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A new solar energy deal will bring power to 140,000 homes and businesses in 3 states

Solar executive DK Kim poses for a photo with Kimberly Richardson, left, Lisa Nash, right, and members of the Qcells team Thursday during a visit to the company's solar plant in Dalton, Ga.
Olivia Ross
/
Chattanooga Times Free Press via AP
Solar executive DK Kim poses for a photo with Kimberly Richardson, left, Lisa Nash, right, and members of the Qcells team Thursday during a visit to the company's solar plant in Dalton, Ga.

WASHINGTON — Continuing its efforts to promote renewable energy, the Biden administration on Thursday announced what it says will be the largest community solar effort in U.S. history, enough to power 140,000 homes and businesses in three states.

Vice President Kamala Harris announced the deal during a visit to the Qcells solar panel factory outside Atlanta. The South Korean company's corporate parent, Hanwha Solutions Corp., said in January it will invest $2.5 billion to expand its Dalton, Georgia plant and build another plant in nearby Cartersville. Qcells projects it will supply about 30% of total U.S. solar panel demand by 2027, including making solar panel components usually manufactured outside the United States.

A deal announced by Harris calls for Qcells and Virginia-based Summit Ridge Energy to deploy community solar projects capable of generating 1.2 gigawatts of electricity in Illinois, Maine and Maryland. Community solar projects allow people to tap into solar power generated at a shared site rather than on individual rooftops and are a way for renters and those without access to rooftop solar panels to receive the benefits of clean energy.

Community solar results in an average of 10% in annual savings for customers, the White House said. The new plan will require the manufacturing of 2.5 million solar panels at Qcells' plant in Dalton, Georgia — the largest community solar order in American history, officials said.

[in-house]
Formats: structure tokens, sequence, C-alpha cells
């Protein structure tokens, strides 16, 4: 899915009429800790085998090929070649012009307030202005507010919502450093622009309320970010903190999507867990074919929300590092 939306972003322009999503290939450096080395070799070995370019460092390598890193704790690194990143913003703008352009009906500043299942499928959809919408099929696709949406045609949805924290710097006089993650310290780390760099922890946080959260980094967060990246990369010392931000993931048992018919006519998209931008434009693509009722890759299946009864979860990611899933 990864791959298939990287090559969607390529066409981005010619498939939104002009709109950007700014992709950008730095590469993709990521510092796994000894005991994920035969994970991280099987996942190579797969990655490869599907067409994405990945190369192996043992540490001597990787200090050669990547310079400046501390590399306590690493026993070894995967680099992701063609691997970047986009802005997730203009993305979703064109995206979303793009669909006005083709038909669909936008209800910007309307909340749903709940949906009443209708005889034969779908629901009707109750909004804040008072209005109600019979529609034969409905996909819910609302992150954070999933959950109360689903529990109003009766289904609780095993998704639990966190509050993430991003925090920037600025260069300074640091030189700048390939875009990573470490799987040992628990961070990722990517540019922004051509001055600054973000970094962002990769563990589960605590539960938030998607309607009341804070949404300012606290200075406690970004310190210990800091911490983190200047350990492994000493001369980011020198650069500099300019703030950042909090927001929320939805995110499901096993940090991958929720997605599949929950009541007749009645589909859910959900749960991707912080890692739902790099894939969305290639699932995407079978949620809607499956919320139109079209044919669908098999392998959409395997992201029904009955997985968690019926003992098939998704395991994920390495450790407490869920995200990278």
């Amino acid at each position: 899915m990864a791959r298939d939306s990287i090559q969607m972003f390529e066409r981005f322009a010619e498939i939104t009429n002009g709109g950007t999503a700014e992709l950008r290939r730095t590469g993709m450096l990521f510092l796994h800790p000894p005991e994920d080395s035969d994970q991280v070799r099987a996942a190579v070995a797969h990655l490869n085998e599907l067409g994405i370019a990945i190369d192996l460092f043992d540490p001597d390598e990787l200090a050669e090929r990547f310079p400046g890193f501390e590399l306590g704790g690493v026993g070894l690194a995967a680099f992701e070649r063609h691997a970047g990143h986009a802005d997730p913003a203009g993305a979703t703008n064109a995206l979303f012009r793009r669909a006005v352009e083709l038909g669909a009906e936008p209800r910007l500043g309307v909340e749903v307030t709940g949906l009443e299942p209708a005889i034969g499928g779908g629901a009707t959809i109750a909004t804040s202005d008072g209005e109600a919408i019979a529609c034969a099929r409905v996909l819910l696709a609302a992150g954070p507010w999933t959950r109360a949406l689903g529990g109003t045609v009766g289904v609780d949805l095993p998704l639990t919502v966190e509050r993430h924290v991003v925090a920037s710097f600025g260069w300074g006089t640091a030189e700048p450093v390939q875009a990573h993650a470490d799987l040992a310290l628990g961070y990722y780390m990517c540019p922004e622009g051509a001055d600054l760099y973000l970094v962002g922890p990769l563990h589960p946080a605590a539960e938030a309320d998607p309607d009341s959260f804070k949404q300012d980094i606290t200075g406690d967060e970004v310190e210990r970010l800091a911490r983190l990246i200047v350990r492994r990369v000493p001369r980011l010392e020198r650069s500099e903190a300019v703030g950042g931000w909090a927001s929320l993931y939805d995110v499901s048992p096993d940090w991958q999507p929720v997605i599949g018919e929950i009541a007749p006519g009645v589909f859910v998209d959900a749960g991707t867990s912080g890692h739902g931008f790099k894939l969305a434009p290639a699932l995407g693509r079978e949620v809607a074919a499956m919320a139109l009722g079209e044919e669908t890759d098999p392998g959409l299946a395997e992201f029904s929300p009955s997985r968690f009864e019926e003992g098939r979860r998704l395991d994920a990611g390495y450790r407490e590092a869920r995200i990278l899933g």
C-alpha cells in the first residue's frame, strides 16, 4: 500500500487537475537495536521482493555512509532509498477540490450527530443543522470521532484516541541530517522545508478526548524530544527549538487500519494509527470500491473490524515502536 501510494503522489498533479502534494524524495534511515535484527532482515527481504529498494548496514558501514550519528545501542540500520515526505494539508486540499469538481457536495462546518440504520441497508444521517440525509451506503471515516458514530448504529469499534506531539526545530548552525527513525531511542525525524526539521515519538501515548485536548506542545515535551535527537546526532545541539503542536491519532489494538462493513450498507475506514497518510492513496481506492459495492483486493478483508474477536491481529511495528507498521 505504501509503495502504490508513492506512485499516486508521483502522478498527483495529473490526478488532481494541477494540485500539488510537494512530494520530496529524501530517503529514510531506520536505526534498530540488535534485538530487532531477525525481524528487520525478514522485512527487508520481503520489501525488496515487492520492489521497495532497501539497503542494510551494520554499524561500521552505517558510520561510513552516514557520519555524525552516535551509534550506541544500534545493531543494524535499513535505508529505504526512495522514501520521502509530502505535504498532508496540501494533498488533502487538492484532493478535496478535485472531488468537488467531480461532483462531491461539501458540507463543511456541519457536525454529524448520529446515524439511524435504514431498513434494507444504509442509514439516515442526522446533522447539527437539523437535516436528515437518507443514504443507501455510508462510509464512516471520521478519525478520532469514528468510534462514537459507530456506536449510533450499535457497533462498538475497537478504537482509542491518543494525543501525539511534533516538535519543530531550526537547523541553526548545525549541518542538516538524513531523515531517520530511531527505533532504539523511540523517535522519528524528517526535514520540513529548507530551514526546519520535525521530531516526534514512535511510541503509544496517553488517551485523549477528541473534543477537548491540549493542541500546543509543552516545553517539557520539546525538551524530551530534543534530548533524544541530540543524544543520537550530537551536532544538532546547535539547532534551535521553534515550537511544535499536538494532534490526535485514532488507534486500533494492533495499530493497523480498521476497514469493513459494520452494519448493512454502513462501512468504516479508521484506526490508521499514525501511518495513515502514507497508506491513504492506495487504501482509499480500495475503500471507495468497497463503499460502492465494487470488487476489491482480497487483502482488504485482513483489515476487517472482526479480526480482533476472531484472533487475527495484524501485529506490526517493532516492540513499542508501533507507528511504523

The solar project is made possible by tax credits in the Inflation Reduction Act, the landmark climate and health law Congress approved last year, Harris and other officials said.

"Since taking office, our administration has made the largest investment in solar energy in our nation's history,'' Harris said in a speech at the Qcells plant. "We strengthened domestic supply chains to make sure America has reliable access to parts and materials to build a clean energy technology and economy. We provided tax credits to encourage companies to buy solar panels made in America. And we invested billions more to build and expand factories like this one.''

The huge order by Summit Ridge Energy "was made possible by the investments that we have made to expand American manufacturing and increase demand for clean energy,'' Harris said. "There is a nexus there. When we talk about the relationship between supply and demand, it is real.''

Harris touted the role of Georgia's two Democratic senators, Raphael Warnock and Jon Ossoff, in approving the climate law and pushing for provisions to boost solar.

"All across our nation there are communities like Dalton — communities full of people with incredible ambition and aspiration — who just need an opportunity to show what they can do,'' she said.

Harris did not mention any political opponents, but White House officials contrasted Democratic efforts to promote clean energy with Republicans who unanimously opposed the climate law. The White House singled out Rep. Marjorie Taylor Greene, the Republican who represents Dalton. Greene voted against the climate law and wants to repeal parts of it.

Greene, a conservative firebrand who appeared at a rally in New York to protest the arrest of former President Donald Trump, has sharply criticized the Inflation Reduction Act, especially a plan to hire new IRS employees. Thousands of those hired will be armed agents, Greene said, a claim the IRS has strongly disputed.

Employees to be hired under the new law will not all be auditors and many will be replacing workers who are expected to quit or retire, the IRS said. Armed special agents make up a small sliver of the IRS workforce.

A spokesperson for Greene did not respond to a request for comment. Greene has previously said she is "excited to have jobs" in her district from the Qcells plant.

Copyright 2023 NPR. To see more, visit https://www.npr.org.

The Associated Press